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Enabling the CCSS version of exemplary adolescent literacy.
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Rescooped by Lynnette Van Dyke from Writing Rightly
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Take Notes by Hand for Better Long-Term Comprehension

Take Notes by Hand for Better Long-Term Comprehension | AdLit | Scoop.it
Data suggest that taking notes by hand beats typing notes on a laptop for remembering conceptual information over time.

Via Les Howard, Luciana Viter, Ivon Prefontaine, PhD, Penelope
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Ivon Prefontaine, PhD's curator insight, October 17, 2017 2:36 PM
It is not only effective for long-term comprehension and retention. There are other benefits. Writing is a right brain activity as we usually are taking short cuts in notes. Keyboarding is a left brain activity. A conversation engages both hemispheres.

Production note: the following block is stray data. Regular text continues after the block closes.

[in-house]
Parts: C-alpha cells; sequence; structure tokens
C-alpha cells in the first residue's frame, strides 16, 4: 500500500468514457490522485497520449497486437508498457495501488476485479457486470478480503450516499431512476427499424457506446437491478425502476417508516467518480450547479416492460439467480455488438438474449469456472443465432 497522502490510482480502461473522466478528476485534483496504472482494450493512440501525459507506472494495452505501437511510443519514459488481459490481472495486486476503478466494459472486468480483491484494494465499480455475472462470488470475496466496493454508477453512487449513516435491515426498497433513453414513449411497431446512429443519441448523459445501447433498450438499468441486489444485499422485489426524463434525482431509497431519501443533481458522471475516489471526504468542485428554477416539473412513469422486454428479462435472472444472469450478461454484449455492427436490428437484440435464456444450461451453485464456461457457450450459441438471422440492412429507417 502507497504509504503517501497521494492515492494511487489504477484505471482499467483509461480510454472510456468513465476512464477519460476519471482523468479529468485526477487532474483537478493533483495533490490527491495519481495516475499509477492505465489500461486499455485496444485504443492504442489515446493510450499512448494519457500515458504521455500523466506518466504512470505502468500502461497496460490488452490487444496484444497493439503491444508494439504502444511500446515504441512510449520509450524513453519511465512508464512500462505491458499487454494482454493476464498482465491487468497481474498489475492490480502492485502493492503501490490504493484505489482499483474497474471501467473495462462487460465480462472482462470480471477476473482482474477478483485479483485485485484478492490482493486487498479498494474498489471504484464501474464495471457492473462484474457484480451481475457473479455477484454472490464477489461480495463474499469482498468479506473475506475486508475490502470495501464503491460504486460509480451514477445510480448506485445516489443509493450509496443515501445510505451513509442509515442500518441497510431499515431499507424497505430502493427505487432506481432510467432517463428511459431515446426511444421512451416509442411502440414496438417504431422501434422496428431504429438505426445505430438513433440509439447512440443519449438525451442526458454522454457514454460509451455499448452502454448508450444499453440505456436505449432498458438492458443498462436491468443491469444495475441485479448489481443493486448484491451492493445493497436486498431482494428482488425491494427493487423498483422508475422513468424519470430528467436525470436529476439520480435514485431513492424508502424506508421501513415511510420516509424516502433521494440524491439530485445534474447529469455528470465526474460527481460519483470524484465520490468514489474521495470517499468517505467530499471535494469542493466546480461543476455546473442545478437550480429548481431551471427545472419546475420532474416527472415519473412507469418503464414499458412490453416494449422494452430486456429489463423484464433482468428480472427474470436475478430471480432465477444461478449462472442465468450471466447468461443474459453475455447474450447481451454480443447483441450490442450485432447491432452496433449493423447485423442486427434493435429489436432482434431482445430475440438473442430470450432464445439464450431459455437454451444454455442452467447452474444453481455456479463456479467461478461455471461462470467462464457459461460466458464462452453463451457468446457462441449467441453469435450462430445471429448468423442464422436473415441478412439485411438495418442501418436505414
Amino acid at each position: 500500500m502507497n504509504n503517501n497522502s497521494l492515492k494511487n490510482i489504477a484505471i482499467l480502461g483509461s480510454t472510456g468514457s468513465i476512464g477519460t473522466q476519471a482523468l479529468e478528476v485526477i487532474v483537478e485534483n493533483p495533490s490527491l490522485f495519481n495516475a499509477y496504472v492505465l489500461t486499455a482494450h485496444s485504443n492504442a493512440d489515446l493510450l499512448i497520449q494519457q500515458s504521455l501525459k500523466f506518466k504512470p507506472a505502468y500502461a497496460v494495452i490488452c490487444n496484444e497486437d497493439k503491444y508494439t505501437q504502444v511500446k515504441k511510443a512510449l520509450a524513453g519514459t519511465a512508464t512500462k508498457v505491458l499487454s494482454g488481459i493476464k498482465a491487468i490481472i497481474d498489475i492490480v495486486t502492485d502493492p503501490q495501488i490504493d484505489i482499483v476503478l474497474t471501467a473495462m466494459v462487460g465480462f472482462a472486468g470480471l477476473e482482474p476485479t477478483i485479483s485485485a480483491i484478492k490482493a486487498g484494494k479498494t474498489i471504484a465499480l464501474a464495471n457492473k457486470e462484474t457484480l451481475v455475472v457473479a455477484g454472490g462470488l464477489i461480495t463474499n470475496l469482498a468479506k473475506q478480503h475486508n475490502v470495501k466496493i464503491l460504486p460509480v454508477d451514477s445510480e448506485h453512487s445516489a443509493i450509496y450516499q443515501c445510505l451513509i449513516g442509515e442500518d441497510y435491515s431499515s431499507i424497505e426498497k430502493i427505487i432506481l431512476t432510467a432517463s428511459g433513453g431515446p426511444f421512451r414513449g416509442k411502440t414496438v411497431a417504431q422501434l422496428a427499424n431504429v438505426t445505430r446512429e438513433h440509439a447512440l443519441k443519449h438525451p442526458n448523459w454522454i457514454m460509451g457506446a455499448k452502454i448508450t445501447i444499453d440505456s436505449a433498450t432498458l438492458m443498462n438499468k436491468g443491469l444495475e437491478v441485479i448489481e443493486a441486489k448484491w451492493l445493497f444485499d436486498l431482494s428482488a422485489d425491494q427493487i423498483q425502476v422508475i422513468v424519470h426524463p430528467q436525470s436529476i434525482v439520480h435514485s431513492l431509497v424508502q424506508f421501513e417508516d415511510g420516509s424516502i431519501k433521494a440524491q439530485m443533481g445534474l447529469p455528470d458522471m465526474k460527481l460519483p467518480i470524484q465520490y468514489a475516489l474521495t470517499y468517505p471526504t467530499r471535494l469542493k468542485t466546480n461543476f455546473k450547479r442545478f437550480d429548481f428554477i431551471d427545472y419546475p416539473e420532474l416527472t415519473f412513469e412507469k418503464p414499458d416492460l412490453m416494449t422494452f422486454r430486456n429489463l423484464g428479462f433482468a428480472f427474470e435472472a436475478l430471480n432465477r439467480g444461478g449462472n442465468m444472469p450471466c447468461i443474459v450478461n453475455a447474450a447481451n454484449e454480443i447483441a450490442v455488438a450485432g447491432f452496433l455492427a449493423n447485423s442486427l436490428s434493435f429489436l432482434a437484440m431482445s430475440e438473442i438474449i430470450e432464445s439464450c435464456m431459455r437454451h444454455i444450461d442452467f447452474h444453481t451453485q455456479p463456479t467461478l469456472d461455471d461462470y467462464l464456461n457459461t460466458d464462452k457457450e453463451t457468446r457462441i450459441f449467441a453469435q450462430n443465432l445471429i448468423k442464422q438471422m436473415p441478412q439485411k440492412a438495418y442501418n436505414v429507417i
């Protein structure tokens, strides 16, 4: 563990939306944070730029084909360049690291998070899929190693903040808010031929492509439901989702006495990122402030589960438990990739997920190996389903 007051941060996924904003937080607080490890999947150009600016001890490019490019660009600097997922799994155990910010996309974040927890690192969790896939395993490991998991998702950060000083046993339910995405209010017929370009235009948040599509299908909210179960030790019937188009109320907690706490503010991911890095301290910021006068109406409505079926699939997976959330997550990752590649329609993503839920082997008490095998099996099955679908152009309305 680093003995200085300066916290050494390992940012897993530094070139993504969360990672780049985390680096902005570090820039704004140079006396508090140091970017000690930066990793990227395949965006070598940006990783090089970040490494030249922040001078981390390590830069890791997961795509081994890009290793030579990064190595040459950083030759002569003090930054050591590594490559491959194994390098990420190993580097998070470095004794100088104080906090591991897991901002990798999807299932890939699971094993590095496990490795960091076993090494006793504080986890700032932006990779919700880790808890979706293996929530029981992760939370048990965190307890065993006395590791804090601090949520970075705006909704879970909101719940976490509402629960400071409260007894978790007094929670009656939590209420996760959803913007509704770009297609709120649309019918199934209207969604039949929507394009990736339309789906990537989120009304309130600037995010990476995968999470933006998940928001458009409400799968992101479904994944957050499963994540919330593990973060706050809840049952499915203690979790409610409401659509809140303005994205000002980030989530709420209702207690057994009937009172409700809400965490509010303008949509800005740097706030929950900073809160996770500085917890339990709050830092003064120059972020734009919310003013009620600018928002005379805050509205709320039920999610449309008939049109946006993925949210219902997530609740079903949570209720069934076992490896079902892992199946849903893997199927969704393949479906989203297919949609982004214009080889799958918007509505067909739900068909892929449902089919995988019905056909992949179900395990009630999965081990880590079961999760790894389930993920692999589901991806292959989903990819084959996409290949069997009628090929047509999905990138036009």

Penelope's curator insight, October 18, 2017 11:37 AM
I've read about many a famous author who writes first drafts in longhand on yellow legal pads. Personally, I like the feel of writing with pen and paper, then transcribing into a Word document. This process seems to fully engage the creative brain.

***This review was written by Penelope Silvers for her curated content on "Writing Rightly"***
Rescooped by Lynnette Van Dyke from Google Lit Trips: Reading About Reading
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The Brain and Reading | Inside Higher Ed

The Brain and Reading | Inside Higher Ed | AdLit | Scoop.it

"In today’s Academic Minute, Michigan State University's Natalie Phillips examines how the brain functions while reading literature. Phillips is an assistant professor of English at Michigan State, where she specializes in 18th-century literature, the history of mind, and cognitive approaches to narrative."

Read more: http://www.insidehighered.com/audio/2013/05/03/brain-and-reading#ixzz2UvJX79KJ ;
Inside Higher Ed


Via GoogleLitTrips Reading List
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GoogleLitTrips Reading List's curator insight, May 31, 2013 9:30 PM

i've actually scooped an article about Natalie Phillips' work called "Your Brain on Jane Austin. see: http://news.stanford.edu/news/2012/september/austen-reading-fmri-090712.html

 

The kind of benefits of literary reading that might be difficult to measure without a Functional magnetic resonance imaging machine. But, there are benefits even the most bibliophilic English teacher might find absolutely fascinating.